After finishing Dawn by Octavia Butler, I am curious to see where the next novel will take Lilith and the others- is it possible, as Lilith suggests at the end, that “a few fertile people might slip through and find one another?” (Butler 248). Only time (and more reading) will tell.
As we discussed in class, the theme of agency, and who does and does not have it, is central to this novel. We touched upon the difference between a trade and crossbreeding, highlighting the fact that in a trade, both parties give something to the other, but maintain their own individual entities, whereas with crossbreeding, two become one. This important distinction made by Lilith, but not by the Oankali, emphasizes the complete lack of agency the humans have throughout Dawn; it is not a trade between the Oankali and the humans, as Nikanj tries to tell Lilith, but is in fact crossbreeding, forever changing the human race.
The second half of the novel really developed this lack of agency on the part of the humans through the dependent relationship between the humans and their ooloi. The ooloi have an exceptional ability to stimulate the human nervous system and create intense feelings for humans; this is first shown through the somewhat unconventional sex scene between Lilith and Joseph, in which Nikanj participates. After Nikanj put one of his sensory arms on each of them, Lilith “sandwiched Nikanj’s body between her own and Joseph’s, placing it for the first time in the ooloi position between two humans” (Butler 161). Butler’s word choice of “ooloi position” implies that positioning the ooloi between two humans during sex, something that is arguably the most intimate and personal things that two human beings can do together, is a natural place for it, despite the fact that that is something completely foreign to us as readers. However, in this world, the ooloi and the humans form a three person interdependent relationship unlike any other.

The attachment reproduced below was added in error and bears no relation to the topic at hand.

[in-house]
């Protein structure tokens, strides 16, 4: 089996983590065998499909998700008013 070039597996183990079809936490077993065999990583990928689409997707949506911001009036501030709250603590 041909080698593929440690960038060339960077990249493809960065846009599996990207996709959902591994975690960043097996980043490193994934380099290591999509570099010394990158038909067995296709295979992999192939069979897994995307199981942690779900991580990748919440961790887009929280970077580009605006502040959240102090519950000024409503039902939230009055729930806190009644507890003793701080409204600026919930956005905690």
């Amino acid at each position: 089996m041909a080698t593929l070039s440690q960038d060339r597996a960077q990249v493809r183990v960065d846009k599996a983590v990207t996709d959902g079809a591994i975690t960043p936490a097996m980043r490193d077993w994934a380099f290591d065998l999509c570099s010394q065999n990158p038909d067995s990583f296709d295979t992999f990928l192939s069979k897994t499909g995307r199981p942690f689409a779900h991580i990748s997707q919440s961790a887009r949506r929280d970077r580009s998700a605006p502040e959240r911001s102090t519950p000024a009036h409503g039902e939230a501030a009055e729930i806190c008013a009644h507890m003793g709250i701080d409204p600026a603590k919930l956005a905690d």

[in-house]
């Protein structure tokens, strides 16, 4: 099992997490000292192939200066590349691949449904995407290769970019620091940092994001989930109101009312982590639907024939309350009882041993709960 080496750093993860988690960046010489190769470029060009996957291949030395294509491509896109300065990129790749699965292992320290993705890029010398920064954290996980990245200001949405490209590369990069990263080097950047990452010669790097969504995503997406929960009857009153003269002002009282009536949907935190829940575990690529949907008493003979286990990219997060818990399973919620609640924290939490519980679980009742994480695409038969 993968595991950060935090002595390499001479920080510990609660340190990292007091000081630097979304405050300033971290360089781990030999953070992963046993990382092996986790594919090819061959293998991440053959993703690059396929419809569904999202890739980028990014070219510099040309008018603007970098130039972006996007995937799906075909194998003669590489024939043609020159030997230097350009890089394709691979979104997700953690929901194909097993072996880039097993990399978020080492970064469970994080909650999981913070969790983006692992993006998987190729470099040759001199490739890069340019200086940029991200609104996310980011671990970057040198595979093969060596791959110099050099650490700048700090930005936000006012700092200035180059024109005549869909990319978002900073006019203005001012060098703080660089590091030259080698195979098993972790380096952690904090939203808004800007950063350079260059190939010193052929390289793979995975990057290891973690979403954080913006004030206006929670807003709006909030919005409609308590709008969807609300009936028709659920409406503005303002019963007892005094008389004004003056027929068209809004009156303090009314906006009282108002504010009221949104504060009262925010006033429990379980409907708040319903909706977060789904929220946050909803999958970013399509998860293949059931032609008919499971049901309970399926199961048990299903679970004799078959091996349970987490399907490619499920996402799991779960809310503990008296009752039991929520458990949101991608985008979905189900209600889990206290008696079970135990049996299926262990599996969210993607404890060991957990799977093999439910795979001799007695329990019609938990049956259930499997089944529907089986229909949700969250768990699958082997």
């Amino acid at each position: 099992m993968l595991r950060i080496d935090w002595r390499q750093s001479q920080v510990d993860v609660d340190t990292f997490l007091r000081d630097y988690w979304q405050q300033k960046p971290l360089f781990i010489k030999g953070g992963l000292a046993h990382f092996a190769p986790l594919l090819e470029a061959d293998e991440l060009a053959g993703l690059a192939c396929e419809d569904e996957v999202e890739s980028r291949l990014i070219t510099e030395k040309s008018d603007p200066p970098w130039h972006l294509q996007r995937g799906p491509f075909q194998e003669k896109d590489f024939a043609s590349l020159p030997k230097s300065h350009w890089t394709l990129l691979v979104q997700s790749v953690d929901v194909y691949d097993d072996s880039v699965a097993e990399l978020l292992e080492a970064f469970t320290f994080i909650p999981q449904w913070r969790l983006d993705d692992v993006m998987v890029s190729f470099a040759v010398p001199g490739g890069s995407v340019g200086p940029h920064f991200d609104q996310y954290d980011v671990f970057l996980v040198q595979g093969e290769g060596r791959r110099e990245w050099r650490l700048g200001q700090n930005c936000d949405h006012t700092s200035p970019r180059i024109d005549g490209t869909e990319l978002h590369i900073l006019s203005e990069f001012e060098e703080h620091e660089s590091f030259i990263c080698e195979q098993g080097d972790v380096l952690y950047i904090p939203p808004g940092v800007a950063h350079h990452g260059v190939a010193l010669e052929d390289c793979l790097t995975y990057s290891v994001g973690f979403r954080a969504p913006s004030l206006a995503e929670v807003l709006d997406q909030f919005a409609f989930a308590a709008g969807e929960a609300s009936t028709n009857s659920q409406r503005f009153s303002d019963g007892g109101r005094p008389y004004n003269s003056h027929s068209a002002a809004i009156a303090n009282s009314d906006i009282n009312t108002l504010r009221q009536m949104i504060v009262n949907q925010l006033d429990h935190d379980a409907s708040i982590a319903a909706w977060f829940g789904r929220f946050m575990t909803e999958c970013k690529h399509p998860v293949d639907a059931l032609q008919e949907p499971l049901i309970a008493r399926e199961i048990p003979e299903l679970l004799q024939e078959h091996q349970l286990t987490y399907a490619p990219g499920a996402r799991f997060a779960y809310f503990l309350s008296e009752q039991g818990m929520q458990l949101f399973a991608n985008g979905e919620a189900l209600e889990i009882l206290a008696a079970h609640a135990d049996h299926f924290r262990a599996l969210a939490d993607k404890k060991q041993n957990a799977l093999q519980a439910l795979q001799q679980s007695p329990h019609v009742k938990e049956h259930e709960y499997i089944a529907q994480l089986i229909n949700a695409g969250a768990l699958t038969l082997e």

This relationship comes into sharp focus when Lilith tries to touch Joseph without Nikanj there- Lilith notes that “his flesh felt wrong somehow, oddly repellant” (Butler 220). She draws away from him, “shuddering with revulsion and relief” (220). Then, Tate and Gabriel suffer the same fate, unable to touch each other, and sufficiently angered by it. In their discussion, Lilith notes that despite all of their anger over much of what has happened, none of them is able to hate the Oankali or their individual ooloi; she says that “[they’re] all a little bit co-opted” (240). The Oankali have assured their crossbreeding with humans by creating a “powerful threefold unity that was one of the most alien features of Oankali life;” even to the Oankali, this bond is unique, and it will guarantee a complete lack of agency on the part of humans in forming interspecies relationships without the presence of this alien race.
The Oankali really assure a lack of agency on the part of humans by altering their genetics so that they cannot have babies without the help of an ooloi. Nikanj tells Lilith that “human sperm and egg will not unite without [them],” making sure that humans cannot reproduce their own kind, but instead must reproduce with the ooloi. To put the literary capper on the whole situation, Lilith finds out that she has been made pregnant by Nikanj 100% without her consent. Lilith angrily reminds Nikanj that he said he wouldn’t do it until she was ready, but he verifies his actions by telling her that she is “ready now to have Joseph’s child” (Butler 246). Nikanj decided when Lilith was ready for something as important as birthing and raising a child, something quite arguably a huge burden for a woman and a choice that is not to be made hastily or lightly, and gave her no agency in making one of the most important decisions in a woman’s life. Ultimately, it is this act that solidifies the power the ooloi have over the humans, and their ability to take and create life as they please gives them the ultimate agency, not humans.